Prior to 2004-05, the government undertook almost all infrastructure projects and gave out contracts. The contractors, relatively small in scale and size at that time, needed working capital-type of funding to fulfil those contracts. Infrastructure projects were broken into packages, for which contractors could secure bank credit. Project financing was also moving away from development financial institutions (DFIs), most of which had withered away in 2004-05. Yet there were some banks that had a legacy of project financing, but massive infrastructure projects were not available at that time.
Push to PPPs
It was in the late 2000s when a lot of ideas about public-private partnerships (PPPs) started crystallising. It was realised that given the scale of ambition and need, government funding alone would not suffice to construct the projects in hand. Over the years, the private sector also developed and was able to take on and fund bigger projects, provided there were arrangements for them in place. Further, it was acknowledged that the risk could be shared with the government as the private sector was willing to take risks because of the payoff. It was during this period that concession agreements were finalised and a lot of push was given to PPPs. It also meant that more financing was required and banks stepped in promptly to fill the vacuum left by DFIs.
The ground realities
The above philosophy worked well at that point of time because banks had capital to deploy, and they felt that there was something that would give returns. So the model concession agreements appeared to represent a good way of securing receivables. However, on the ground, projects started getting stalled for a variety of reasons such as land acquisition and local opposition. Subsequently, even as projects neared the completion stage, there was a lack of toll revenues due to inaccurate traffic estimates. The issue of asset-liability mismatch on the banks’ side got the attention it did not get previously. This mismatch started becoming more prominent because a bank funded a project for a period of three to four years, hoping to get out when the project became operational. However, delays led to non-commissioning of projects on time, which led to delays of three or more years, resulting in the issue of mismatch.
Escape routes were available for the commissioned projects, while deep-pocket players were not available to buy out under-construction projects. As the asset-liability mismatch problem started intensifying, corporate debt restructuring (CDR) schemes, which allowed restructuring of financing, suddenly had a sunset clause. In 2013, it was declared that no more CDRs would be available. In addition, around this time, Basel III requirements also kicked in. A lot of divergent ideas were coming together, almost creating a perfect storm.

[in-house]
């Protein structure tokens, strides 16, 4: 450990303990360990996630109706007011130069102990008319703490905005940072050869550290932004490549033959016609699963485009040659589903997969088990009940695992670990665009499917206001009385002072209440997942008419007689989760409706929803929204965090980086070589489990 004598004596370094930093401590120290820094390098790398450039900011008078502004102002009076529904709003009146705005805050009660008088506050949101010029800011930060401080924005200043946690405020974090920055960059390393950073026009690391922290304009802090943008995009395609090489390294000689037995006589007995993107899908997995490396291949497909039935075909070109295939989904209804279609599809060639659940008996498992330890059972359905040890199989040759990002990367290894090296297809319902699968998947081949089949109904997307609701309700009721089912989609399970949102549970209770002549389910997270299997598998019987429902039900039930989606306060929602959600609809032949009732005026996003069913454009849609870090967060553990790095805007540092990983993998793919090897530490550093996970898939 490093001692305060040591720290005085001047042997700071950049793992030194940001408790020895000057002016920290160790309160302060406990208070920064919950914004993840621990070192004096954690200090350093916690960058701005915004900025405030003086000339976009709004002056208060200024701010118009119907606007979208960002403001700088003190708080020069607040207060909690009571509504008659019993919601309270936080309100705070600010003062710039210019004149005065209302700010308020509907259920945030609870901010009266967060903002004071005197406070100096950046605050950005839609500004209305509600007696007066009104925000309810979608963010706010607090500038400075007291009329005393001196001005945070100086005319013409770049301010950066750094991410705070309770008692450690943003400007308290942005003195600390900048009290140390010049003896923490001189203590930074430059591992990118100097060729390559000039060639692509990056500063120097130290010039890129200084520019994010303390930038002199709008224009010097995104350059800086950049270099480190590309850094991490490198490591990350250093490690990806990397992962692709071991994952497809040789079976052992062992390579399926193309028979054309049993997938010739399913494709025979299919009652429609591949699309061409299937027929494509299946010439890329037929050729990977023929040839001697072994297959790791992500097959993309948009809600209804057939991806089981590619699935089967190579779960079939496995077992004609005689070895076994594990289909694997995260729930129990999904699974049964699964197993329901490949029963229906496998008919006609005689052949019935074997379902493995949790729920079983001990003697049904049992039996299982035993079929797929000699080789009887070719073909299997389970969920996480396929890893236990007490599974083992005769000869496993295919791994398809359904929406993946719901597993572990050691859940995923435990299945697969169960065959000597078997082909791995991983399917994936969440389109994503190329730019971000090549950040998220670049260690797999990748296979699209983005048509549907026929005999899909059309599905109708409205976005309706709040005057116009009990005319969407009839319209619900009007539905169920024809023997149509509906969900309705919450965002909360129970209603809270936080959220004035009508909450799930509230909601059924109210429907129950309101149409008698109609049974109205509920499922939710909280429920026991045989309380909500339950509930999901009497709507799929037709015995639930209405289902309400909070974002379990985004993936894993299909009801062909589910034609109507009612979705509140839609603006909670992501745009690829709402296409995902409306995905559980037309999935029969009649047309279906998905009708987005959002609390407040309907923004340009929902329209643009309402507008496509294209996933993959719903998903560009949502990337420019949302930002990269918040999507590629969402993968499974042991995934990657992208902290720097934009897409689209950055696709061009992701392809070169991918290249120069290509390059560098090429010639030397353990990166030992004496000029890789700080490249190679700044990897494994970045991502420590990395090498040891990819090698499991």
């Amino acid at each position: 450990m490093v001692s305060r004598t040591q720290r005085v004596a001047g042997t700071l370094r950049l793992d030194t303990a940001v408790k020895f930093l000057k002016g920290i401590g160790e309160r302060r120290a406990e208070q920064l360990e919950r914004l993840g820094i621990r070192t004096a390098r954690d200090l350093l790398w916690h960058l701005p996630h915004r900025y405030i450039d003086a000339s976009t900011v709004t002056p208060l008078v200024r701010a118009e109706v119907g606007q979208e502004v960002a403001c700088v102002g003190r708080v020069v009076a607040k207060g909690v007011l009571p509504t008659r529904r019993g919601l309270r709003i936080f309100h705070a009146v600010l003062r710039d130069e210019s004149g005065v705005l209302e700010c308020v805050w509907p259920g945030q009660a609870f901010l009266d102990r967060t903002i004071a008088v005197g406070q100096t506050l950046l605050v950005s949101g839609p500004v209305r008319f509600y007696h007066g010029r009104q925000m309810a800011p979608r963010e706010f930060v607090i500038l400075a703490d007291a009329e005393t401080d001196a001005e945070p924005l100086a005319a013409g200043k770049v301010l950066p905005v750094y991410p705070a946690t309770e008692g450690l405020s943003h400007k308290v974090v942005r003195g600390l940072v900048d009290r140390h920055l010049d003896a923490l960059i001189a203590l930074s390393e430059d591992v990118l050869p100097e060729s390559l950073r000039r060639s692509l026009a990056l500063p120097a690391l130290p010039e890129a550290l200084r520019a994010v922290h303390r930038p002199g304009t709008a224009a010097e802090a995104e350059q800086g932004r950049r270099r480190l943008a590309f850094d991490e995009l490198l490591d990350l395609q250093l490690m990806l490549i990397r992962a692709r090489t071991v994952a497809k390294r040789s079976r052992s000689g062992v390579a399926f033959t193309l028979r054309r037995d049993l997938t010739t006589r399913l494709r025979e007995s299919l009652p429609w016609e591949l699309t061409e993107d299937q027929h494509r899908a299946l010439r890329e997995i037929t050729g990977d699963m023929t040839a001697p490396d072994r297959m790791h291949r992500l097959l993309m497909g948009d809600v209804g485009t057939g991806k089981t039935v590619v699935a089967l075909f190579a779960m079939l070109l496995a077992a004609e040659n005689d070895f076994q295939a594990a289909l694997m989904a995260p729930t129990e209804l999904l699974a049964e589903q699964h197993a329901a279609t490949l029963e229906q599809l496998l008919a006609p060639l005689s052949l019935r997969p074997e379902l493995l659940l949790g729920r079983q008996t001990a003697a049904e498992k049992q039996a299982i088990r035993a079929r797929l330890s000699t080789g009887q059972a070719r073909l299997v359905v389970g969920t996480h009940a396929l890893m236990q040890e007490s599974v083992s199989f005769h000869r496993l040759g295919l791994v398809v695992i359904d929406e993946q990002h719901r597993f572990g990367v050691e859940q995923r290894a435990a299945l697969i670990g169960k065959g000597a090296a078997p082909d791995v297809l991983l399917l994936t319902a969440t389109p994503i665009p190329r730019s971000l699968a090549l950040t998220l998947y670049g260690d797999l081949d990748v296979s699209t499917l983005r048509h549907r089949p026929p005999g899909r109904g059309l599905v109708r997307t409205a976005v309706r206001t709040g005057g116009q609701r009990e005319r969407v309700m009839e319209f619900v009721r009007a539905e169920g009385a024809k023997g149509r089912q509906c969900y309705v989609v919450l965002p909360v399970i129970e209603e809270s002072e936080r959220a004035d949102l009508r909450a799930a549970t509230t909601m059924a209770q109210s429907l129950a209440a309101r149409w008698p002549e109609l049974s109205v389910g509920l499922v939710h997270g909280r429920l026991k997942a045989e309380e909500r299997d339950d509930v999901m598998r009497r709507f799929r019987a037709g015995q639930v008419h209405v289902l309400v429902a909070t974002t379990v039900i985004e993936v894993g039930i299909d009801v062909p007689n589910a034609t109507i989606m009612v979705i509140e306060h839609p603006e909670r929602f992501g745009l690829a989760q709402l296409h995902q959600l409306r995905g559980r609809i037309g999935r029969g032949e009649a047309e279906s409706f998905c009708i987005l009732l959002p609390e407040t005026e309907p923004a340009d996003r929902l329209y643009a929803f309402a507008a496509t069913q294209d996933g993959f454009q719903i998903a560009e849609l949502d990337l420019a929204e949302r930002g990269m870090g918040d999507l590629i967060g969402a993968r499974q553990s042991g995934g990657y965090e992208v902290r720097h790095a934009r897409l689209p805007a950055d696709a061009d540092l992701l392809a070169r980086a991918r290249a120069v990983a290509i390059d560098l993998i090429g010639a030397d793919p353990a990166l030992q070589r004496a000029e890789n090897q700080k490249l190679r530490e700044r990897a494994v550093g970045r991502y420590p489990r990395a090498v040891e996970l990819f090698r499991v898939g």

A fundamental reset was required, which happened with the present government coming in. There was a shift from the PPP model to the hybrid annuity model (HAM). HAM changed the realm of this shelf. It took away many of the commercial and operational risks. Fundamentally, with this change in risk sharing, it became easier to finance infrastructure projects. However, what remained was the challenge of asset-liability mismatch, which got accentuated by the lack of capital. Today, very few banks are financing infrastructure. About 10-15 years ago, banks were falling over themselves to lend to such customers. Today, the entire market has shifted from being a buyers’ or borrowers’ market to a lenders’ or sellers’ market. Clearly, there is now a consensus that projects need to be implemented on time with funding that is matched to liability profiles and a different approach to risk sharing.
The new era of infrastructure financing is not looking at 100 per cent financing from lenders. Lending activities are now taking place on both sides – financing the concessioning authority as well as financing the contractors. In the past, there was no need to finance the concessioning authority. However, big-ticket funding for the concessioning authority is going to matter now. Therefore, more concessioning authorities will be needed due to a concentration risk or a single-party exposure risk. Simultaneously, there is a need to think of non-bank finance for construction. Today, the bond market is only available for operational projects. What are the instruments that need to come into play for investors who are willing to take risk? Project finance still does not have a clear answer on what, other than bank finance, is going to provide the initial impetus. So, this is going to be a big area of work for everybody in the next few months.